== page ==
“Bucket Lists” Range From Simple to Daunting

Spurred on by “The Bucket List,” a feel-good blockbuster movie based on a top-selling book, thousands of people across the country are trying to squeeze every drop they can out of their lives. Nowhere is that more apparent that in the South, where Boomers are doing things as exotic as biking nine miles down Hawaiian volcanoes to more civic-minded activities as volunteering to cross items off their personal bucket lists. For the uninitiated, “The Bucket List” is a sugary-sweet movie starring Jack Nicholson and Morgan Freeman as dying cancer patients determined to complete a catalogue of activities to do before they “kick the bucket.” The inspiration for the film came from the adventure travel guide “100 Things to Do Before You Die,” written by Neil Teplica and Dave Freeman, who died in August at the age of 47 after hitting his head in a fall in his California home. In the book, the authors ponder: “This life is a short journey. How can you make sure you fill it with the most fun and that you visit all the coolest places on earth before you pack those bags for the very last time?” Here’s a look at some folks that are figuring it out, one bucket list item at a time. Helping Check Items Off at 100 MPH

Randall Shannon of Charlotte said he always enjoyed building models when he was younger. But, the 56-year old financial services executive noted, as he got older, “the models just got bigger.” As in the 2,000-pound, souped-up 1986 Ford Mustang that sits in Shannon’s perfectly manicured garage. And even though the Mustang, which Shannon remodeled to look like a championship race car from the 80s, isn’t street legal (it’s got no backseat and a specially built 525 horsepower engine), he gets plenty of opportunities to drive it at driving schools. Driving schools, which Shannon said are becoming a growing hobby for Boomers, are where would-be NASCAR racers get to fulfill their dreams of speeding more than 100 miles per hour on race-caliber courses.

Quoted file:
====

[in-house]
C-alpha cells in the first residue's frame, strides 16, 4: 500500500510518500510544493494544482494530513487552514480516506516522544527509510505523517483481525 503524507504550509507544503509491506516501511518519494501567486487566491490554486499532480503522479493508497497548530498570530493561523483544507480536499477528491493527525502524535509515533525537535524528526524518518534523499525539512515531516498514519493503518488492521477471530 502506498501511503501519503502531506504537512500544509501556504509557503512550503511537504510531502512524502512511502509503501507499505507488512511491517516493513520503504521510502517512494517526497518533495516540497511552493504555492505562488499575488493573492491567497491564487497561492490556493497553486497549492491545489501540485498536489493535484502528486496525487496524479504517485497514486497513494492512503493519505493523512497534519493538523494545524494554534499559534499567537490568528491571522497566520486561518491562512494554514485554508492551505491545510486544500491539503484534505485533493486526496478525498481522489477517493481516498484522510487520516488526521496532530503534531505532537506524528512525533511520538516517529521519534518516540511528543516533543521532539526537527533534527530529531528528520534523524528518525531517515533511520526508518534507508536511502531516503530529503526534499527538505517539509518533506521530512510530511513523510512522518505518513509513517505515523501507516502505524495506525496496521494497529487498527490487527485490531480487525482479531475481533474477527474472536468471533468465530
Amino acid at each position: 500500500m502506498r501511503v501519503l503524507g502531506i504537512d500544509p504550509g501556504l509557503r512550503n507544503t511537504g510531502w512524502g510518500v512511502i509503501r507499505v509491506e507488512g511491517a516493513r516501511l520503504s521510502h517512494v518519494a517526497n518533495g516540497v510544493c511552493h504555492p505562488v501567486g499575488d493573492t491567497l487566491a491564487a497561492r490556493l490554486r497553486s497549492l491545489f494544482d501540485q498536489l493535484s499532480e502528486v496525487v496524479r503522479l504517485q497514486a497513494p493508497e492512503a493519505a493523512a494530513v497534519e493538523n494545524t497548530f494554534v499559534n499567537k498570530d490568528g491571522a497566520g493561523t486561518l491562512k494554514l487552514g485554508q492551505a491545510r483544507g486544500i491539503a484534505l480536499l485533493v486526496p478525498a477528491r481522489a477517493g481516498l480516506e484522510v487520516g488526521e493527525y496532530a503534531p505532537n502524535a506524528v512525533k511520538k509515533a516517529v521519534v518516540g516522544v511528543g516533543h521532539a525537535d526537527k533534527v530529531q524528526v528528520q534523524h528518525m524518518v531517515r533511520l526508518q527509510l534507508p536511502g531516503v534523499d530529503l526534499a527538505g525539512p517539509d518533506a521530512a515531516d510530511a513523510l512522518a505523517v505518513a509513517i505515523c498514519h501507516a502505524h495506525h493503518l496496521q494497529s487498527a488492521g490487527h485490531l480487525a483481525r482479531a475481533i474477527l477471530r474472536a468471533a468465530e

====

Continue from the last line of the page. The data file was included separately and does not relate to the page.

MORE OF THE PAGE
Shannon and wife Sally have beennear Savannah, Virginia International Raceway in Danville, Lowe’s Motor Speedway near Charlotte and Carolina Motorsports Park in Kershaw, S.C. For five years, Shannon has been a driving school instructor, helping others check off their bucket lists’ need for speed.

“The most exciting part of it for me as an instructor is the (beginning) student,” he said. “Somebody that’s never done it before is scared to death and so nervous you can actually see their hands shaking.”